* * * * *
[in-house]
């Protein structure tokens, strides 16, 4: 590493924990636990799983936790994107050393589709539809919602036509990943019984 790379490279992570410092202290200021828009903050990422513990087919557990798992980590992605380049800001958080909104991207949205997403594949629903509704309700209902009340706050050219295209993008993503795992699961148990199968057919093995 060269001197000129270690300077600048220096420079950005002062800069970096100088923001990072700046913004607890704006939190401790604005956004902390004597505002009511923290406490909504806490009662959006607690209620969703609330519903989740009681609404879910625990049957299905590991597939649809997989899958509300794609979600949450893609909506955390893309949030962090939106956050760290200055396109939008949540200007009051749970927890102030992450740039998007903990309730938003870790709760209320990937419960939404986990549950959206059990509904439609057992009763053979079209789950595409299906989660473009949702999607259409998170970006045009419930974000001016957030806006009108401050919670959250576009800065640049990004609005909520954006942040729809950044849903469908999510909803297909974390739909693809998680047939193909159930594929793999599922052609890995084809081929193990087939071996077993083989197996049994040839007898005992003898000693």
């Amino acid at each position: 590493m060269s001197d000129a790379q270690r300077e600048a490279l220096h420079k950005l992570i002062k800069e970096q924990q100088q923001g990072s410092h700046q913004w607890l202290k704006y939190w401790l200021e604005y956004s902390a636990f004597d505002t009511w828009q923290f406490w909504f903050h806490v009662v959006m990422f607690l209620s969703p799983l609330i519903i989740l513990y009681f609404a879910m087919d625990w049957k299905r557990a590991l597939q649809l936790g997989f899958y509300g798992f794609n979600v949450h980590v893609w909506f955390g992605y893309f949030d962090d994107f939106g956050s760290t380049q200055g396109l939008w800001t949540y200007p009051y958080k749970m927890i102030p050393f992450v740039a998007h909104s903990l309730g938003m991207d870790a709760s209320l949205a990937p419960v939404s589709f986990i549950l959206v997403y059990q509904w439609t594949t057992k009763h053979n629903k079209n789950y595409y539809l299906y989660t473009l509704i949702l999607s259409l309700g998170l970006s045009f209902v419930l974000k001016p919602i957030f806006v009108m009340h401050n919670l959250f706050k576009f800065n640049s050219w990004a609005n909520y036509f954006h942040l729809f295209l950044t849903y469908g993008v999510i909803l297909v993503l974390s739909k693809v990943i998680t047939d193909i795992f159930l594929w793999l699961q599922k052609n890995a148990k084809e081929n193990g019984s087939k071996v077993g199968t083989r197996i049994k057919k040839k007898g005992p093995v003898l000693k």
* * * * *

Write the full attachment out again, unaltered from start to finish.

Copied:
[in-house]
């Protein structure tokens, strides 16, 4: 590493924990636990799983936790994107050393589709539809919602036509990943019984 790379490279992570410092202290200021828009903050990422513990087919557990798992980590992605380049800001958080909104991207949205997403594949629903509704309700209902009340706050050219295209993008993503795992699961148990199968057919093995 060269001197000129270690300077600048220096420079950005002062800069970096100088923001990072700046913004607890704006939190401790604005956004902390004597505002009511923290406490909504806490009662959006607690209620969703609330519903989740009681609404879910625990049957299905590991597939649809997989899958509300794609979600949450893609909506955390893309949030962090939106956050760290200055396109939008949540200007009051749970927890102030992450740039998007903990309730938003870790709760209320990937419960939404986990549950959206059990509904439609057992009763053979079209789950595409299906989660473009949702999607259409998170970006045009419930974000001016957030806006009108401050919670959250576009800065640049990004609005909520954006942040729809950044849903469908999510909803297909974390739909693809998680047939193909159930594929793999599922052609890995084809081929193990087939071996077993083989197996049994040839007898005992003898000693």
């Amino acid at each position: 590493m060269s001197d000129a790379q270690r300077e600048a490279l220096h420079k950005l992570i002062k800069e970096q924990q100088q923001g990072s410092h700046q913004w607890l202290k704006y939190w401790l200021e604005y956004s902390a636990f004597d505002t009511w828009q923290f406490w909504f903050h806490v009662v959006m990422f607690l209620s969703p799983l609330i519903i989740l513990y009681f609404a879910m087919d625990w049957k299905r557990a590991l597939q649809l936790g997989f899958y509300g798992f794609n979600v949450h980590v893609w909506f955390g992605y893309f949030d962090d994107f939106g956050s760290t380049q200055g396109l939008w800001t949540y200007p009051y958080k749970m927890i102030p050393f992450v740039a998007h909104s903990l309730g938003m991207d870790a709760s209320l949205a990937p419960v939404s589709f986990i549950l959206v997403y059990q509904w439609t594949t057992k009763h053979n629903k079209n789950y595409y539809l299906y989660t473009l509704i949702l999607s259409l309700g998170l970006s045009f209902v419930l974000k001016p919602i957030f806006v009108m009340h401050n919670l959250f706050k576009f800065n640049s050219w990004a609005n909520y036509f954006h942040l729809f295209l950044t849903y469908g993008v999510i909803l297909v993503l974390s739909k693809v990943i998680t047939d193909i795992f159930l594929w793999l699961q599922k052609n890995a148990k084809e081929n193990g019984s087939k071996v077993g199968t083989r197996i049994k057919k040839k007898g005992p093995v003898l000693k």